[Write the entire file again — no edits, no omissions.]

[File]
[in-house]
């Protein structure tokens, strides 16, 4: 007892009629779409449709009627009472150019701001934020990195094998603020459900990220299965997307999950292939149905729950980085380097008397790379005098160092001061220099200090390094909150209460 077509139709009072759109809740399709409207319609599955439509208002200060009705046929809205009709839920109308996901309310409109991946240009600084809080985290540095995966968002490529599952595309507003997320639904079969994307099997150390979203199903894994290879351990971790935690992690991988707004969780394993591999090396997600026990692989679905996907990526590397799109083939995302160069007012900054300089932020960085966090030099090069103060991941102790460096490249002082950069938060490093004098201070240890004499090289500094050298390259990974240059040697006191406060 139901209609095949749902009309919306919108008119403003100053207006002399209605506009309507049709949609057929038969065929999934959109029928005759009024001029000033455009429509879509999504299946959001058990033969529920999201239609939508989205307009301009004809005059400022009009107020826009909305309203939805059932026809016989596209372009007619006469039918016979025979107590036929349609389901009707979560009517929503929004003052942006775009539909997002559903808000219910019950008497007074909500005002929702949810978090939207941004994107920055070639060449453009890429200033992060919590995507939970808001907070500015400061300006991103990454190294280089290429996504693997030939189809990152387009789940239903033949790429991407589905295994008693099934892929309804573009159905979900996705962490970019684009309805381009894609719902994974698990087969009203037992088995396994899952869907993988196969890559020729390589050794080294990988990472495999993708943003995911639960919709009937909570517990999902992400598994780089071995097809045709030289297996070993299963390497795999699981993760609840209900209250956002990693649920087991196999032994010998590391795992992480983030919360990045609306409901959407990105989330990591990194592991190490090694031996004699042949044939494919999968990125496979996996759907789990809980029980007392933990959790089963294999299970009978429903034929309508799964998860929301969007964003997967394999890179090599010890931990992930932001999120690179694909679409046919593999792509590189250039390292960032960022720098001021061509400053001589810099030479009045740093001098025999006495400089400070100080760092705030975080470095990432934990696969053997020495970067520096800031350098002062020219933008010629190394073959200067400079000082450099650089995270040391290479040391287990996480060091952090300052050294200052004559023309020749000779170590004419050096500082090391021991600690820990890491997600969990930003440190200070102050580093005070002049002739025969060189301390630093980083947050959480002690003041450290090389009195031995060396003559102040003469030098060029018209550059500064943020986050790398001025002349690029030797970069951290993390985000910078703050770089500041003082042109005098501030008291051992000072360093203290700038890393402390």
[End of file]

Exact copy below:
[in-house]
């Protein structure tokens, strides 16, 4: 007892009629779409449709009627009472150019701001934020990195094998603020459900990220299965997307999950292939149905729950980085380097008397790379005098160092001061220099200090390094909150209460 077509139709009072759109809740399709409207319609599955439509208002200060009705046929809205009709839920109308996901309310409109991946240009600084809080985290540095995966968002490529599952595309507003997320639904079969994307099997150390979203199903894994290879351990971790935690992690991988707004969780394993591999090396997600026990692989679905996907990526590397799109083939995302160069007012900054300089932020960085966090030099090069103060991941102790460096490249002082950069938060490093004098201070240890004499090289500094050298390259990974240059040697006191406060 139901209609095949749902009309919306919108008119403003100053207006002399209605506009309507049709949609057929038969065929999934959109029928005759009024001029000033455009429509879509999504299946959001058990033969529920999201239609939508989205307009301009004809005059400022009009107020826009909305309203939805059932026809016989596209372009007619006469039918016979025979107590036929349609389901009707979560009517929503929004003052942006775009539909997002559903808000219910019950008497007074909500005002929702949810978090939207941004994107920055070639060449453009890429200033992060919590995507939970808001907070500015400061300006991103990454190294280089290429996504693997030939189809990152387009789940239903033949790429991407589905295994008693099934892929309804573009159905979900996705962490970019684009309805381009894609719902994974698990087969009203037992088995396994899952869907993988196969890559020729390589050794080294990988990472495999993708943003995911639960919709009937909570517990999902992400598994780089071995097809045709030289297996070993299963390497795999699981993760609840209900209250956002990693649920087991196999032994010998590391795992992480983030919360990045609306409901959407990105989330990591990194592991190490090694031996004699042949044939494919999968990125496979996996759907789990809980029980007392933990959790089963294999299970009978429903034929309508799964998860929301969007964003997967394999890179090599010890931990992930932001999120690179694909679409046919593999792509590189250039390292960032960022720098001021061509400053001589810099030479009045740093001098025999006495400089400070100080760092705030975080470095990432934990696969053997020495970067520096800031350098002062020219933008010629190394073959200067400079000082450099650089995270040391290479040391287990996480060091952090300052050294200052004559023309020749000779170590004419050096500082090391021991600690820990890491997600969990930003440190200070102050580093005070002049002739025969060189301390630093980083947050959480002690003041450290090389009195031995060396003559102040003469030098060029018209550059500064943020986050790398001025002349690029030797970069951290993390985000910078703050770089500041003082042109005098501030008291051992000072360093203290700038890393402390």